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Royal Parks of London

May 15, 1988|ED SHEEHAN | Sheehan is a Honolulu free-lance writer

LONDON — In a few hours, before dawn on an October day last year, southern England lost more than 20 million trees.

The unexpected and vicious winds were the worst in history. The devastation in parts of Hampshire, Surrey, Sussex, Kent and the London area was stunning. Centuries-old oaks, beeches, elms and chestnuts were snapped like pencils.

Many country roads were impassable for weeks. It will be years before all of the rural damage is cleared.

London's magnificent parks took a beating, as did the city's dozens of sylvan squares. Blessedly, many trees survived.

The royal parks are like choice pieces of countryside transplanted to the heart of the city--hundreds of acres of grass, trees and flowers. They have been called the essence of London.

Their origins date to when London was a scattering of villages.

Hyde Park was a dense forest when Henry VIII acquired it in 1536. The lusty monarch also walled in the marshlands of St. James's Park, along with the much larger spread of what is now Regent's Park, site of the celebrated London Zoo.

All these became hunting preserves for deer and wild boar. Succeeding monarchs enlarged and improved the properties, using them for game, jousting, partying and military exercises.

Royal Beneficence

These priceless lands still belong to the Crown, but are open to the public. The only charge levied is a small one for the optional use of canvas chairs.

Four of the five royal parks are loosely connected with one another in central London: St. James's, Green, Hyde and Kensington Gardens, the latter two side by side and totaling more than 600 acres.

It's possible to savor a country walk across miles of this tranquil beauty, encountering threats of traffic only twice, and briefly.

St. James's is a starting point, smallest of the four and a jewel. A central pond hosts an astonishing variety of waterfowl, including pelicans with beaks longer than the height of most of their juvenile admirers.

Plump geese, Oriental ducks, darting coots and snooty swans enliven the scene. Thick willows weep into the water and copper beeches shelter picnickers and catnappers.

From a bridge there is a Canaletto-like view of the towers of Whitehall. Winston Churchill took solitary walks here, from his subterranean war rooms nearby, in the blackout of wartime nights.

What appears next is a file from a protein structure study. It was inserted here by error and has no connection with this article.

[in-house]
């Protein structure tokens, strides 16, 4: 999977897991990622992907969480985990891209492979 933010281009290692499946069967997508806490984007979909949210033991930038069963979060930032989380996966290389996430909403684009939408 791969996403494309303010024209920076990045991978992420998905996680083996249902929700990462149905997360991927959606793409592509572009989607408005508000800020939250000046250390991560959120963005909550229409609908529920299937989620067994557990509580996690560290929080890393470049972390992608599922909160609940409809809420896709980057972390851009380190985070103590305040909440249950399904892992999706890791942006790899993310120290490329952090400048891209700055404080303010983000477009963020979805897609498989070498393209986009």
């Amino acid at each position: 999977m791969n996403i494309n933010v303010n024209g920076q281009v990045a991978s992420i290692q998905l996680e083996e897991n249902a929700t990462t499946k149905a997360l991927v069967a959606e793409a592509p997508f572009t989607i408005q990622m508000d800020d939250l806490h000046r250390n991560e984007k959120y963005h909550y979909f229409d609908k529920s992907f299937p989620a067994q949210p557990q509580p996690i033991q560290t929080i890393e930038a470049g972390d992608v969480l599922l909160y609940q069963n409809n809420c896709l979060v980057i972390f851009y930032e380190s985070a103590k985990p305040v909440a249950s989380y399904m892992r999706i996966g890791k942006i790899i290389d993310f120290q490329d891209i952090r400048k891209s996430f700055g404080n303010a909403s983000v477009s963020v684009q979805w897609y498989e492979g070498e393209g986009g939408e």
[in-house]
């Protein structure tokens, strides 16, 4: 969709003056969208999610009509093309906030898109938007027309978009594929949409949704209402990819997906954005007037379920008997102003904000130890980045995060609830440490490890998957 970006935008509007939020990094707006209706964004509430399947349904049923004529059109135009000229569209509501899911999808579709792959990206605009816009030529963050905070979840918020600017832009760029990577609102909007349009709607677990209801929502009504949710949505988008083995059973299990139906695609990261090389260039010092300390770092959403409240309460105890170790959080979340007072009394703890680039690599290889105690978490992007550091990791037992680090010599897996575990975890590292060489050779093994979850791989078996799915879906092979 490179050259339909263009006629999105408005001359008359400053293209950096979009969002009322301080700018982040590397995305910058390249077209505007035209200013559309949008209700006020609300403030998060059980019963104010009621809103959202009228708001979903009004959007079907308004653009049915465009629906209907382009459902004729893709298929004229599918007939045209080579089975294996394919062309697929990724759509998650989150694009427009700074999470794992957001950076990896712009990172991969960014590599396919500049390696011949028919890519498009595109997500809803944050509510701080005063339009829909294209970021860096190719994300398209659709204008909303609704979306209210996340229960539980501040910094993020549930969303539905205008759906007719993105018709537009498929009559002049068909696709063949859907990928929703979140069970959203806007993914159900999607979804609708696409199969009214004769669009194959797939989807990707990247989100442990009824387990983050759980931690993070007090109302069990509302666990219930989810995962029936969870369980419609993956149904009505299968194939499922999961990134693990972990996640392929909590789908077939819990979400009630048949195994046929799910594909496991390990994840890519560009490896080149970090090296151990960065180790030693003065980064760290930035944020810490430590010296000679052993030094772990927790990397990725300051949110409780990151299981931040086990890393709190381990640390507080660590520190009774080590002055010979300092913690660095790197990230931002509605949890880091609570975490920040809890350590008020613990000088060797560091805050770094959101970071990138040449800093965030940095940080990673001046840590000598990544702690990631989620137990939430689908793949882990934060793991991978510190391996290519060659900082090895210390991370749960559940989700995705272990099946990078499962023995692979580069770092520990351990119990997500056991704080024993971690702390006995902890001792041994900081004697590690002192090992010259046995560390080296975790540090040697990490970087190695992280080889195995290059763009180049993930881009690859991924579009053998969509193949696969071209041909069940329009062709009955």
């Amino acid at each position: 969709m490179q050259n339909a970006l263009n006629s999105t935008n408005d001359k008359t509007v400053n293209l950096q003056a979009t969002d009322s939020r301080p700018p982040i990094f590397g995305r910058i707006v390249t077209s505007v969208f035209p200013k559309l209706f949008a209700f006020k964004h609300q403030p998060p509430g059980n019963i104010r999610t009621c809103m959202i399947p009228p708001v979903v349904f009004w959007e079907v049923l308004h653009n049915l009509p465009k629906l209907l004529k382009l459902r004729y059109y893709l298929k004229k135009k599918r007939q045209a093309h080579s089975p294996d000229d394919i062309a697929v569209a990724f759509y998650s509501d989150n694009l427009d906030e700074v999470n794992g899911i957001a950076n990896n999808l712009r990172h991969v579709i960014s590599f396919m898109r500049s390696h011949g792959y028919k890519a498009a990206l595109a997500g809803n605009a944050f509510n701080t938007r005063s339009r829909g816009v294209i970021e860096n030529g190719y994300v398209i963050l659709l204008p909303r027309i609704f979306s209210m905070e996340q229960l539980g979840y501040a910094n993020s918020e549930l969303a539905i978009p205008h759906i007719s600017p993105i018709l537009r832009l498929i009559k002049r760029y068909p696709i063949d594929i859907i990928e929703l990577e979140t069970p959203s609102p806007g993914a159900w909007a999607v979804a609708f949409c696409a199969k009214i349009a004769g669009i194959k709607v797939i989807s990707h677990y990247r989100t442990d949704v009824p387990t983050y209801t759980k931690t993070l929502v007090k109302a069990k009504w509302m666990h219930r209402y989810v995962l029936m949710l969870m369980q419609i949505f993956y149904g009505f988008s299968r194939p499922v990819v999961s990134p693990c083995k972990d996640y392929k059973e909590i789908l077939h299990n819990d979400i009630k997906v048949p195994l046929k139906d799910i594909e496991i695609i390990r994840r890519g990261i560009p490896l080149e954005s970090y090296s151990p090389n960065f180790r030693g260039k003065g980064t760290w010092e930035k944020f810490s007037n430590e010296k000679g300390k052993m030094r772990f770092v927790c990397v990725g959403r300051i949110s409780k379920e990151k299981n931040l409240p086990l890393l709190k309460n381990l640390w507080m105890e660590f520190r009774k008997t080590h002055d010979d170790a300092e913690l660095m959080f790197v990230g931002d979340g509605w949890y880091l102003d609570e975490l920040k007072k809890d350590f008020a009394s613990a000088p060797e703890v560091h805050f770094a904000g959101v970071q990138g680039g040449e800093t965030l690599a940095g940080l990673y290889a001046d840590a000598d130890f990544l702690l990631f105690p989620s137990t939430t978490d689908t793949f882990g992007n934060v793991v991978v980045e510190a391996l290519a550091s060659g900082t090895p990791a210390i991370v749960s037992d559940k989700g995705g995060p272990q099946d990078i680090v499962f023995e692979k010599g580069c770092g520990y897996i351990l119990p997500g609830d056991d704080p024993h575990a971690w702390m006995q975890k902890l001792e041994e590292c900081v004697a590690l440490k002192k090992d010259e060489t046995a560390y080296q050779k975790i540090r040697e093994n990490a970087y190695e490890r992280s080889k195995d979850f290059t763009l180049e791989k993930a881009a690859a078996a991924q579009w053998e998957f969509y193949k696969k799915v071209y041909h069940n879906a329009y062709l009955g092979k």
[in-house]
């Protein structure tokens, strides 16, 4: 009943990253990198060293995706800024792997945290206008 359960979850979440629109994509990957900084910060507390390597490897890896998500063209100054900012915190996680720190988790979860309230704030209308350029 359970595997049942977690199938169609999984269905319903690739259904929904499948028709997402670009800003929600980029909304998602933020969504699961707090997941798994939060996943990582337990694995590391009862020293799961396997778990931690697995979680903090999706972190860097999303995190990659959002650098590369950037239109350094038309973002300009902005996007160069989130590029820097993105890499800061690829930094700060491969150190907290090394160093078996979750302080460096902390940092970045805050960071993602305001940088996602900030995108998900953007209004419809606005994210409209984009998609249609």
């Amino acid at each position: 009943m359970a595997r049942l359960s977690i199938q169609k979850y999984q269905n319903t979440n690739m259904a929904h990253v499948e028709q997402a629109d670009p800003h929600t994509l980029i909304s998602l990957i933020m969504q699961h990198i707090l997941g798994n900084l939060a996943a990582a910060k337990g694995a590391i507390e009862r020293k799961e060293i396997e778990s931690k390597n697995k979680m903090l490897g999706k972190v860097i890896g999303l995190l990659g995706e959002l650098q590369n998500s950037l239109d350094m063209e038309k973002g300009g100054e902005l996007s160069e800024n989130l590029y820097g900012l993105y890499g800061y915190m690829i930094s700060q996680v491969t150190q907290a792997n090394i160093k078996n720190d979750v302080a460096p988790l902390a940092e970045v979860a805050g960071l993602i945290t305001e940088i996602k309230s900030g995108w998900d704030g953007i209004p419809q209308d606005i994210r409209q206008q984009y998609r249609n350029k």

The park fronts Buckingham Palace and is bordered by the Mall, the avenue where royalty rolls in carriages to coronations, baptisms and funerals.

Brown-Baggers at Noon

Green Park lies alongside the royal domicile. This is the simplest of the royal parks, with sweeps of greensward, proud old trees and bench-lined walks in all directions.

At noon it fills with brown-baggers from the Piccadilly and Mayfair environs, as well as foot-weary tourists. A weekend "art mart" along its fence is noteworthy more for people-watching than the quality of its wares.

Hyde Park nearly touches one corner of Green Park. This is the most famous of the royal enclaves. Its pond, the club-shaped Serpentine, is almost a mile long and is a haven for boaters, swimmers, fishermen and toe-dippers.

Its bridle path, Rotten Row, is like a mellowed painting of handsome horses being cantered under elegant trees. Elsewhere, Britons practice cricket and expatriate Americans toss footballs and baseballs.

There are recreational opportunities for everyone: play areas, kite-flying and Punch and Judy shows for kids; restaurants, exhibitions and gardens for adults, and the famed Speaker's Corner for malcontents.

Curiously, even when host to thousands, Hyde Park remains a place where one can find seclusion amid countrylike space and grace.

Kensington, alongside, is separated only by a roadway. Kensington has fountains, a round pond, manicured gardens and a palace occupied by Prince Charles and his wife, Diana, and his aunt, Princess Margaret.

Albert Memorial

Here too is the delightful Peter Pan statue, and the arresting Albert Memorial, Queen Victoria's extravagant monument to her consort.

In any of these spaces, sauntering and sitting seem the most popular occupations.

The splashes of flowers and plumage of birds vie with the colors of saris, Arab robes, African tribal dress and appliqued jeans of passers-by.

Sliding youngsters polish the massive bronzes of Henry Moore. Grandmotherly ladies exclaim over rose plantings labeled orange silk, iced singer and paprika.

Tweedy old gents study birds through binoculars, while younger chaps assess the human varieties. Frequently, band music drifts through the birches. Young and old lovers stroll along the lanes, sailors snatch an hour of urban voyaging.

Visitors and Londoners alike read, laze or jog under the venerable survivors of the big wind of 1987--many of which were mere saplings when deer roamed here.

But for their 1980s dress and the whisper of distant traffic on the breeze, the park-goers might all be occupants of a bucolic dream.

For more information, contact the British Tourist Authority, 350 S. Figueroa St., Los Angeles 90071, or call (213) 628-3525.

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